Document Type



Available under a Creative Commons Attribution Non-Commercial Share Alike 4.0 International Licence



Publication Details

Journal of Food Engineering, vol.79, 2007, pp.1196-1206

Available from the publisher here


The use of calcium lactate solutions has been shown to be a healthy alternative to chlorine washing in order to maintain the shelf-life of fresh-cut products. The aim of this research was to analyse the effects of calcium lactate (15 g L−1) treatment at 25 °C and 50 °C (heat-shock) on the textural properties of sliced carrots and to compare those with the chlorine treatment (120 mg L−1) widely used in industry. Several direct and indirect markers of textural changes in carrots during storage were used: Instron textural analysis, Cryo-SEM and optical microscopic, sensory analysis, pectin methylesterase (PME) activity, calcium content and water activity. Samples treated with calcium lactate maintained texture significantly (p < 0.05) better than samples treated with chlorine throughout storage. Calcium lactate treatment produced a reduction in the water activity in sliced carrots and a higher firmness (Instron analysis) than chlorine treatment. In addition, combined use of heat-shock and calcium lactate treatment increased PME activity significantly when compared to the other treatments, results that were confirmed by sensory analysis. Cryo-SEM analyses showed that combined heat-shock and calcium lactate treatment was more effective in maintaining the turgor of cortex tissue cells and reduced the extent of lignification at cutting-edge areas. The use of calcium lactate combined with heat-shock is a promising washing method for fresh-cut carrots in order to preserve their texture and improve their nutritional value, avoiding the use of chlorine washing.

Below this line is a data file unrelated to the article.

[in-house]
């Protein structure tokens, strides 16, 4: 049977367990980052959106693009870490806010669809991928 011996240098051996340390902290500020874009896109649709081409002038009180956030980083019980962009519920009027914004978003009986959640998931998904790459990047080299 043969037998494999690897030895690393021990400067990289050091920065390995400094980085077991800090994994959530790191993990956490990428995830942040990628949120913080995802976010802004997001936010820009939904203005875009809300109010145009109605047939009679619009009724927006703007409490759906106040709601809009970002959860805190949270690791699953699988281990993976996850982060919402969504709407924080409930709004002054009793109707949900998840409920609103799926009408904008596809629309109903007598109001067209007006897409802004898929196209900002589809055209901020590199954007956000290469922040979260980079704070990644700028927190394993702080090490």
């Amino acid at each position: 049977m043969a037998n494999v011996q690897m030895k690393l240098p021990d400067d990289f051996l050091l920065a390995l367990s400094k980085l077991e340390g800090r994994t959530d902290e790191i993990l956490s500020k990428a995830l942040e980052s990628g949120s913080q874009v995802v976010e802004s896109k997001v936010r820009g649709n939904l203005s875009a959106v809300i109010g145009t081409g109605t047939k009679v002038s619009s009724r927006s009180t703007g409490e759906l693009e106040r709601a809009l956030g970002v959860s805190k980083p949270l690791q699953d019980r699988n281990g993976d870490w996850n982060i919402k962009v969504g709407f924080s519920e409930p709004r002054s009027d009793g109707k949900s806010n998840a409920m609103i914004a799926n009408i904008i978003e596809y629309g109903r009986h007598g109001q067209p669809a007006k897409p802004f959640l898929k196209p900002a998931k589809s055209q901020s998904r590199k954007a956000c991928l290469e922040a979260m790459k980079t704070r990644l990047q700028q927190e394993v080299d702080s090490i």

Technological Sector Research grant (2002–2006) and International Collaboration Award Scheme (ICAS) (2005–2007).